For an hour after learning of his own father’s death,
my father stood by the phone looking out at the empty yard. I
was ten years old and had never seen him act this way.
I’ve realized since that I had always seen him focused on a task—
carrying fresh cucumbers out to my sister, heading out
into the early morning fog to go to work, cutting wood
for our fireplace during the rainy winters. For an unsettling time
he just stared at something in the distance I could not see.
Later that day my mother came into my room and told me
what had happened. She needed to drive to town and wanted me
to stay near him. Make sure he’s not alone while I’m gone,
she said, then, before closing the door, added quietly,
This isn’t a good day.
Nearly three decades later, I found myself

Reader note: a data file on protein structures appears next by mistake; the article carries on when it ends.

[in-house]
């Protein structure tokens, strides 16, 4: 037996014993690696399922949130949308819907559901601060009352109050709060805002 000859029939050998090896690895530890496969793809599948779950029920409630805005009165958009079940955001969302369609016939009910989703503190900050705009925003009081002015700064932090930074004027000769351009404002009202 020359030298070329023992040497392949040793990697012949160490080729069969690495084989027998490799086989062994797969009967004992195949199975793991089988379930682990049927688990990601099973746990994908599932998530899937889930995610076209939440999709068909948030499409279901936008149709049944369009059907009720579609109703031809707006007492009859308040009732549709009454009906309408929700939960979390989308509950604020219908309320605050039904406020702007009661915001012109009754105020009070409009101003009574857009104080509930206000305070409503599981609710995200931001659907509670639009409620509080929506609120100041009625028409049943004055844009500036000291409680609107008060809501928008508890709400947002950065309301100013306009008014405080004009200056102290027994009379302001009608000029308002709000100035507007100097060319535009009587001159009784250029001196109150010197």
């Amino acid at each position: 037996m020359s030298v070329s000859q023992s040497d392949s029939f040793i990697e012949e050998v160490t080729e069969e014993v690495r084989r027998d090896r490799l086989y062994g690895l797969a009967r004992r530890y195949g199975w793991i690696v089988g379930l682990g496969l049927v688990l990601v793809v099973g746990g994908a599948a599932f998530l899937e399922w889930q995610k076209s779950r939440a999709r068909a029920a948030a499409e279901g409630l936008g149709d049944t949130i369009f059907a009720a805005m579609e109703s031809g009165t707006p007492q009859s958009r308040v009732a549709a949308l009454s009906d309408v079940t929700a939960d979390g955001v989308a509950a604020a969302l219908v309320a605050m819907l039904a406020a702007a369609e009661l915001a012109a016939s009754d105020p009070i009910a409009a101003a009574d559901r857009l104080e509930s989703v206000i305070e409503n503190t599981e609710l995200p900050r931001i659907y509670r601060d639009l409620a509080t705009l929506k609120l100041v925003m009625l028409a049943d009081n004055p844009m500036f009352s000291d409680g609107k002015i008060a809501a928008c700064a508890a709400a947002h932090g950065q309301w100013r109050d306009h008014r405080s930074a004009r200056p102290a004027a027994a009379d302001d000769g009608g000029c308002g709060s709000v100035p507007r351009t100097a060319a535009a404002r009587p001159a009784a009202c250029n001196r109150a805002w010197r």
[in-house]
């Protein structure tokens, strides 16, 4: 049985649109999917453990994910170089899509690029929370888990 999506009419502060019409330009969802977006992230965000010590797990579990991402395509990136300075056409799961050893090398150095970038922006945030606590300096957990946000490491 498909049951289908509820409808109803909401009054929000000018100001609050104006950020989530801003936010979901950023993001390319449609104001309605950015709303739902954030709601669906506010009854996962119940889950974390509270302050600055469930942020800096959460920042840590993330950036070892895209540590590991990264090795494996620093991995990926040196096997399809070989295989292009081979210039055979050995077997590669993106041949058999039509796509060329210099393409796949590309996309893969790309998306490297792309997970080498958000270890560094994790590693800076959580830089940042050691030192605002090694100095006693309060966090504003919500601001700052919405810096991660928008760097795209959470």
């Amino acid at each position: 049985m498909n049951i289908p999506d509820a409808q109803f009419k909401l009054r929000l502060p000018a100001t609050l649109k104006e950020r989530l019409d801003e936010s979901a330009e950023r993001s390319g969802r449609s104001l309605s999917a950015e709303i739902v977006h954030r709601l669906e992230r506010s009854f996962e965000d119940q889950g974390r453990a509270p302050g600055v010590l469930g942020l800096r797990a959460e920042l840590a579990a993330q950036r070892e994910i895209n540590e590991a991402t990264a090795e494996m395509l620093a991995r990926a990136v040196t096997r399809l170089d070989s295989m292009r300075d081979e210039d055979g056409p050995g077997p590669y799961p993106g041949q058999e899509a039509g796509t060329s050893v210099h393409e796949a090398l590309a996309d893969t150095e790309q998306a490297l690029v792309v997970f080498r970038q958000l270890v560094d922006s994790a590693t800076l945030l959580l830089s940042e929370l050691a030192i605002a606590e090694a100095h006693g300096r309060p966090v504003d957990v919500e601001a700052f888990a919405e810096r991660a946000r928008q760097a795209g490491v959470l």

standing in that same terrible silence. Like him, I have been unable
to tell my son what I saw in that first hour of grief.

John Struloeff

JOHN STRULOEFF is the author of The Man I Was Supposed to Be (Loom Press) and has published poems in The Atlantic, The Southern Review, Prairie Schooner, ZYZZYVA, PN Review, and elsewhere. He is a former Stegner and NEA Fellow and now directs the creative writing program at Pepperdine University.

Contributions by John Struloeff